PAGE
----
This dispensation approves of positive news, positive towards Modi and all that he presides over. It is happy to invite the media to become part of the ‘national and patriotic’ effort, which translates as the effort of Modi and Co. Criticism, however just and deserved, is ‘unhelpful’, even ‘harmful’ and ‘destructive’, very often plainly not in the national interest or palpably against it.

What has happened in the process is that the craft and practice of journalism have become things of the dispensation’s description — you are either with it, or against it. And the corollary is a not-so-fine line separating one from the other. There are those today who have something called access, and there are those who do not — those who have been devoured and those that have been disemboweled.

Denying access to key portals of government and party was one of the first, and probably most consistently held, policy shifts of the Modi government. The media, Modi made it apparent soon after ascending to power in 2014, was a thing of irrelevance to him, especially adversarial media. And so he had it excised from this touring aircraft, chose not to have a spokesperson in the prime minister’s office, and refused to hold a press conference or answer questions that he or his minions had not pre-dictated to journalists.

Those allowed access become taken, wittingly or unwittingly, by a ploy far more insidious than it would seem. On the face of it, access to those who wield power, those who take the big decisions that impact the people this way or that, is what most good journalists should aspire to. Information, remember, is ammunition. But that is not how access has come to work. It is an invitation to the charmed circle of power, but dog-collared with the omerta pledge, non-compliance to silence will bring consequences. An unnamed source giving out good information also came from access. So was perspective inimical to the Establishment of the day given out on background by an embedded entity. Access no longer allows a journalist information, quite the contrary. Access purchases a journalist’s silence. It’s not remotely an exaggeration to suggest that the journalist is now being accessed by the power Establishment than the other way around. This is why. The information that comes with access has a tag attached: strictly not to be used. And what good is that? Such information is not ammunition, it is a damp squib whose only purpose is to reduce what should ideally be an adversarial relationship — between power and the media — to a comfortable conspiracy of silence, make lapdogs of what should have been watchdogs. Metaphorically, quite the same as what Granny Wolf intended for Red Riding Hood of the woods. The girl of the fable was fortunate to escape, it’s for the media to determine ways to halt a comprehensive devouring. There isn’t a kindly wood-cutter hanging about in this jungle to come to the rescue. The pity is we don’t even sense the peril, much less yell it out loud.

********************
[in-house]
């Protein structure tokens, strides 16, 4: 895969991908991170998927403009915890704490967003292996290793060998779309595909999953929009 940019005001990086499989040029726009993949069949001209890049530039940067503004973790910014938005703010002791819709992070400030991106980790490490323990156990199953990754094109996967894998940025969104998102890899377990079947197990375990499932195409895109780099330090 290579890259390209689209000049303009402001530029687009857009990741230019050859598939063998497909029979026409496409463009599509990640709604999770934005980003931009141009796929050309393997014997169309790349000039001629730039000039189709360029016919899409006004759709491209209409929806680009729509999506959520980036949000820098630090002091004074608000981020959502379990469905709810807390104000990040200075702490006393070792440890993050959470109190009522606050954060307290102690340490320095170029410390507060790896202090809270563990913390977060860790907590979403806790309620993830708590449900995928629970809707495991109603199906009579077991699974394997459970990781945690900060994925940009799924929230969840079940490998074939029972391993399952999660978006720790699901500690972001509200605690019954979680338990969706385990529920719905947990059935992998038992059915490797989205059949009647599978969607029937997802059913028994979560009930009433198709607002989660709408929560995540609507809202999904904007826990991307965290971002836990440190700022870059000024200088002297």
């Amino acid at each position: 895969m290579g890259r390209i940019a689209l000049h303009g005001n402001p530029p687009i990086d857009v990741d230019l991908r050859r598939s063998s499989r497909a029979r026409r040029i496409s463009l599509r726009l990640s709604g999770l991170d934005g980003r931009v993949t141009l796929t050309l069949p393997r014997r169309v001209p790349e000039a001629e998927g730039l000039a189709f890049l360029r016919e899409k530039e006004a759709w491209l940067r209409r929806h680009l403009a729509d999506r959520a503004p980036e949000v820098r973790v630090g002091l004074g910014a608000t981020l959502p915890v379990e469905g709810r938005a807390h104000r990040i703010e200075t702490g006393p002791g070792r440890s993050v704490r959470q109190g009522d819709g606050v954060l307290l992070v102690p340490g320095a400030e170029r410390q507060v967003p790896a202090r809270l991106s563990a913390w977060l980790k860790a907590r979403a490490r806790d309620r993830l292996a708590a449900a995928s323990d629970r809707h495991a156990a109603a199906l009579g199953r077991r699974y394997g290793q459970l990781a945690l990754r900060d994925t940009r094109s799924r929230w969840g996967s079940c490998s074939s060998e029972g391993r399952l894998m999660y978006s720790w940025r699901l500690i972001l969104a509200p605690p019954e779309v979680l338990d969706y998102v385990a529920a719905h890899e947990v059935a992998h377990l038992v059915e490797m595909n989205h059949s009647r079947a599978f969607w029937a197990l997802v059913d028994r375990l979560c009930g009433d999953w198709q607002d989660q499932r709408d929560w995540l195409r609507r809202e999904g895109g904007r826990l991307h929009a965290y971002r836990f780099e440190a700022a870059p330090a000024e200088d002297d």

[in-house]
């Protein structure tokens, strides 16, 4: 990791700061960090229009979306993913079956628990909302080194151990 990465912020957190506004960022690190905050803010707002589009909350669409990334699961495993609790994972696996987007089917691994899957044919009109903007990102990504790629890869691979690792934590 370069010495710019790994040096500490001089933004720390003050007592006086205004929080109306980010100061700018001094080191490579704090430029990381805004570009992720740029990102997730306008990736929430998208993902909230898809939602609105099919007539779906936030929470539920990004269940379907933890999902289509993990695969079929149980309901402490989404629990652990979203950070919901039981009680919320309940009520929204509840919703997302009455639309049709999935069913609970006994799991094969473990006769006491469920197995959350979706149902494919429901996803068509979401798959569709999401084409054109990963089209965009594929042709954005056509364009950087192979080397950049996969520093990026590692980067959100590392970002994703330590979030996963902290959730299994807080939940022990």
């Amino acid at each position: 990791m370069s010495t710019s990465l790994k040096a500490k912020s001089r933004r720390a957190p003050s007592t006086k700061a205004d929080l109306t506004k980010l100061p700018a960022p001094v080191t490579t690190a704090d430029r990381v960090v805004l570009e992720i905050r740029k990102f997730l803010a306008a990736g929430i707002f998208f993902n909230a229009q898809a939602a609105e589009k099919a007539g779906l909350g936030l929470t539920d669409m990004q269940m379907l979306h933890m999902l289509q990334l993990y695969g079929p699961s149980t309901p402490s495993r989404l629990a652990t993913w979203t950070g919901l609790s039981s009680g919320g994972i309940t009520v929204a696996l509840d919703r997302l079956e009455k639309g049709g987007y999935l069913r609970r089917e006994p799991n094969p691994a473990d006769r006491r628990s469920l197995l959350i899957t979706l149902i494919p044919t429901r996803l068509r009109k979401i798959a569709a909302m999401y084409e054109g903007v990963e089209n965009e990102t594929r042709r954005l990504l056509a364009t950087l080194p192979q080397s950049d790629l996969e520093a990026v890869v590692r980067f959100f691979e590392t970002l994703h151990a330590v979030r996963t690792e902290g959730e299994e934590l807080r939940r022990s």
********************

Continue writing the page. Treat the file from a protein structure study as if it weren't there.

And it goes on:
P.S. Happy 75th Independence anniversary week, fellow Indians; renew your vows to freedom and rejoice, this is a celebration of our making, not of this government, or any other.